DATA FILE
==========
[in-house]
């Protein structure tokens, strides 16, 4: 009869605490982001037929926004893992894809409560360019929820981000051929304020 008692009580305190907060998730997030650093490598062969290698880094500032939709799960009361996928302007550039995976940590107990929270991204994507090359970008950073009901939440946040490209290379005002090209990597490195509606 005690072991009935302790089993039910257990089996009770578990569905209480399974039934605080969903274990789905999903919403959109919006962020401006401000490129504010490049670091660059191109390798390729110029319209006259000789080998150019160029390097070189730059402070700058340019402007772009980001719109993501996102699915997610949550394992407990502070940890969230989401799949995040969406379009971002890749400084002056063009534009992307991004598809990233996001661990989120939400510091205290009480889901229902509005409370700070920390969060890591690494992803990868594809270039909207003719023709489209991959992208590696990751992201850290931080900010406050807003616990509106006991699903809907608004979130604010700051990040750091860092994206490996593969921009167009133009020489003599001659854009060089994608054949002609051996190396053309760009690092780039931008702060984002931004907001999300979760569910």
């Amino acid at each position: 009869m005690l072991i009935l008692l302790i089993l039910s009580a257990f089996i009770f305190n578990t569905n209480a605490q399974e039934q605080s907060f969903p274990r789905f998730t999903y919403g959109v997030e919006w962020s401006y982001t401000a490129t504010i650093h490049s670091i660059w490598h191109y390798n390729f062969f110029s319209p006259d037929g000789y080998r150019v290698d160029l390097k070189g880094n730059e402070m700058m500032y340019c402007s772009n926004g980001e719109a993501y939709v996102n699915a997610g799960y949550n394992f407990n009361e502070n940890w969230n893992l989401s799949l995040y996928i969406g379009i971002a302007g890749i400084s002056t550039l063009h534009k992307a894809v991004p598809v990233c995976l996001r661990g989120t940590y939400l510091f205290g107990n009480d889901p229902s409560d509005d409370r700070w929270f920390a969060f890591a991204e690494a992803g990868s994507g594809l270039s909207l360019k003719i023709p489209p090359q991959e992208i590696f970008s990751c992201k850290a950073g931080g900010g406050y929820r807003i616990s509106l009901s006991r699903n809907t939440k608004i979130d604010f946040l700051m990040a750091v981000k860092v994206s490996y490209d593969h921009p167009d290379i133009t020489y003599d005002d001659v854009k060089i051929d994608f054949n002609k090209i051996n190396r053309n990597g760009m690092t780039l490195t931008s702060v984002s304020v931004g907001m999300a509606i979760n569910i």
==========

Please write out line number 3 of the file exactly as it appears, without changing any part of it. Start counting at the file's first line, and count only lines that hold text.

């Amino acid at each position: 009869m005690l072991i009935l008692l302790i089993l039910s009580a257990f089996i009770f305190n578990t569905n209480a605490q399974e039934q605080s907060f969903p274990r789905f998730t999903y919403g959109v997030e919006w962020s401006y982001t401000a490129t504010i650093h490049s670091i660059w490598h191109y390798n390729f062969f110029s319209p006259d037929g000789y080998r150019v290698d160029l390097k070189g880094n730059e402070m700058m500032y340019c402007s772009n926004g980001e719109a993501y939709v996102n699915a997610g799960y949550n394992f407990n009361e502070n940890w969230n893992l989401s799949l995040y996928i969406g379009i971002a302007g890749i400084s002056t550039l063009h534009k992307a894809v991004p598809v990233c995976l996001r661990g989120t940590y939400l510091f205290g107990n009480d889901p229902s409560d509005d409370r700070w929270f920390a969060f890591a991204e690494a992803g990868s994507g594809l270039s909207l360019k003719i023709p489209p090359q991959e992208i590696f970008s990751c992201k850290a950073g931080g900010g406050y929820r807003i616990s509106l009901s006991r699903n809907t939440k608004i979130d604010f946040l700051m990040a750091v981000k860092v994206s490996y490209d593969h921009p167009d290379i133009t020489y003599d005002d001659v854009k060089i051929d994608f054949n002609k090209i051996n190396r053309n990597g760009m690092t780039l490195t931008s702060v984002s304020v931004g907001m999300a509606i979760n569910i």